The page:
Southern Comfort – Crawley and Reigate

April 17, 2012 9:35 am

Back in the south-east and Crawley is my first stop to launch Labour’s Local Election campaign. I have visited Crawley a number of times over the years when Laura Moffett was MP. Laura has gone back to nursing still sporting I presume the tattoo on her ankle with her majority in 2005 of 37. Laura was a good friend and a great MP. With her husband Colin working at Gatwick, their family represented many of the voters who came to us in 1997. We never made enough of that resource within our own ranks. Colin is standing for the Council this year in Broadfield South. Sadly the Moffetts are away on holiday, but the rest of the Crawley Team and I are out in force, campaigning in the heatwave. To kick things off, we have a photo opportunity at Tilgate Park, saved from the Tory Council’s axe by Labour and community groups working together.

Interviews with the local press are dominated by the granny tax, pastygate and jerry cans. I seize my chance to get Chris Oxlade, our 2010 PPC, to buy me a 99 before knocking on doors in Ifield. Walking around it is clear Chris is well known, not just as a radio presenter and through the charity work he supports, but as a local lad. Like so many Labour Teams in the South East with no MPs, local leadership is vital to mobilise members. Chris, Labour Group Leader Cllr Brenda Smith and others are doing just that without the advantage of having an MP or running a Council. Support on the ground from my Parliamentary colleagues provides a real morale boost, but so will a national message that resonates in the South as well as the North.

Leaving Crawley, I headed to Reigate CLP for a Q&A with Party members from Reigate and surrounding areas. Rhys Williams, who is in his 20s, has organised the event and is probably the youngest Chair they have had and the youngest candidate for Redhill East. This is a seat Labour can win and Rhys is fighting for every vote, but it is so important to have Labour candidates on every ballot paper in the South East.

It isn’t easy flying the flag for Labour in a Tory stronghold. Just as it happens in areas where we have a strong elected presence in those where we haven’t, Labour parties can become insular, discussing politics in a vacuum from their own reality in the places they live. But ensuring we play to our strengths in areas where do have support, as well as organising events for members and supporters is still important and can achieve results.

Above all have some fun, unsettle the Tories and Liberal Democrats by campaigning on community issues, expose their incompetence, and never forget the importance of social in socialism. Avoid where you can meetings where new members wonder what the hell they have walked into. My first branch meeting in 1979, was in Twickenham CLP where the item for discussion was how to deselect your Labour MP. Given that the people of Twickenham have never elected a Labour MP, the likelihood of ever needing to deselect one was pretty slim. It might have been a better idea to think about how we could elect a Labour MP in the first place.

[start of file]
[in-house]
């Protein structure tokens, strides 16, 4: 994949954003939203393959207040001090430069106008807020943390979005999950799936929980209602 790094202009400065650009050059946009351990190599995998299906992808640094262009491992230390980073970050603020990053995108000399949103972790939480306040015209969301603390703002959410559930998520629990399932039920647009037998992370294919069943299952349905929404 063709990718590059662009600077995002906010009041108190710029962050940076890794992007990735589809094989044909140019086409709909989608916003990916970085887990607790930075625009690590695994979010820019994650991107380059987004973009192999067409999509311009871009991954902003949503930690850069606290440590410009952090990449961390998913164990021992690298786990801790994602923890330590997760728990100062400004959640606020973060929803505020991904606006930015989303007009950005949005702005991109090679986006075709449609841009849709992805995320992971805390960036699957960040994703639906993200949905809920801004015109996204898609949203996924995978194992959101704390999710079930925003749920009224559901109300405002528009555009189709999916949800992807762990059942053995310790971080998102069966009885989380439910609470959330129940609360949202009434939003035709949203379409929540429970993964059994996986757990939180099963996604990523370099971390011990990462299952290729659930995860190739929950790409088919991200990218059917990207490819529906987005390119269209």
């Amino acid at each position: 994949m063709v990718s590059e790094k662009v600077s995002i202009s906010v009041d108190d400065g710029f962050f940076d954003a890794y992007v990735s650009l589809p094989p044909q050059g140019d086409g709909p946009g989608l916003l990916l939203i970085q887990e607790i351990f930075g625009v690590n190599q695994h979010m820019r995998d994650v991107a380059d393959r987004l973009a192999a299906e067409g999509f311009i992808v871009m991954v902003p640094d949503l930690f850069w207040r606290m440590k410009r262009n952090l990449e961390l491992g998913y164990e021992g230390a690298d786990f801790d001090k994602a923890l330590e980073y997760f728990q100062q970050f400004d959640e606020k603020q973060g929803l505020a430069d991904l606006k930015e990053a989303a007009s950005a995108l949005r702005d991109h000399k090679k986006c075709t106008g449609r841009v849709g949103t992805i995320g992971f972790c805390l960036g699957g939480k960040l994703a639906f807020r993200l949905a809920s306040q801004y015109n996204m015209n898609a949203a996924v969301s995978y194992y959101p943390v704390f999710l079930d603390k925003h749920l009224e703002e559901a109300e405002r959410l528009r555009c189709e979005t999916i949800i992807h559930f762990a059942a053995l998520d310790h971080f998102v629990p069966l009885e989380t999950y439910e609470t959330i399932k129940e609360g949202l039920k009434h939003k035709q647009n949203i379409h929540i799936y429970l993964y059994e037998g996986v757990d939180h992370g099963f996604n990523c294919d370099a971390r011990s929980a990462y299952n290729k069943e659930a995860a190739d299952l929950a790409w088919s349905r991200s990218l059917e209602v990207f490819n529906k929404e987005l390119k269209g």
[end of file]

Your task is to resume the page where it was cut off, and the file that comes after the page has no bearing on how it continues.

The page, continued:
The Q&A in Reigate covered many subjects, including an often raised issue as to why we have let the Government get away with blaming Labour for the deficit. There is frustration in Labour ranks on this issue. A long leadership contest (at the time I argued it was too long), and ironclad message discipline in coalition ranks has allowed an unfair accusation to take hold in the public’s mind. Even in his resignation letter Liam Fox managed to get in the accusation that the Labour Government was at the root of the financial crisis and deficit. It isn’t easy on the doorstep, especially in the South East, and it’s unfair because all the parties agreed with levels of public spending up until 2008. But we must win the argument of the future not the past. We have to move the debate forward on to what is happening now because of this Government’s choices and what the future would be like under Labour.

To win wards like Redhill East and seats like Crawley, we have to get our policies right and communicate them in a way that resonates with the public. But we also have to get organised. At the last election, Labour party members, and the leaflets they delivered and the doors they knocked on, made the difference between a hung Parliament and an outright Tory majority. Even in the seats we lost, they stopped the Tories building up big majorities and gave us a fighting chance of winning them back next time. Now we have to make sure we give seats like Crawley the help they need to win in 2015. Many members in the south-east are coming into London to help elect Ken Livingstone as Mayor on May 3rd, even though they have vital elections in their own area. They deserve the same support in return, especially next year when there are no elections in London.

I arrive back at Victoria Station about 2130 and buy a pasty from the West Cornwall Pasty Company which Twitter has been alive with all day following David Cameron’s memory failure. I am told they have sold over 800 and my photo on Twitter proves the Victoria Station outlet exists.

Caroline Flint MP is Labour’s Regional Champion for the south-east

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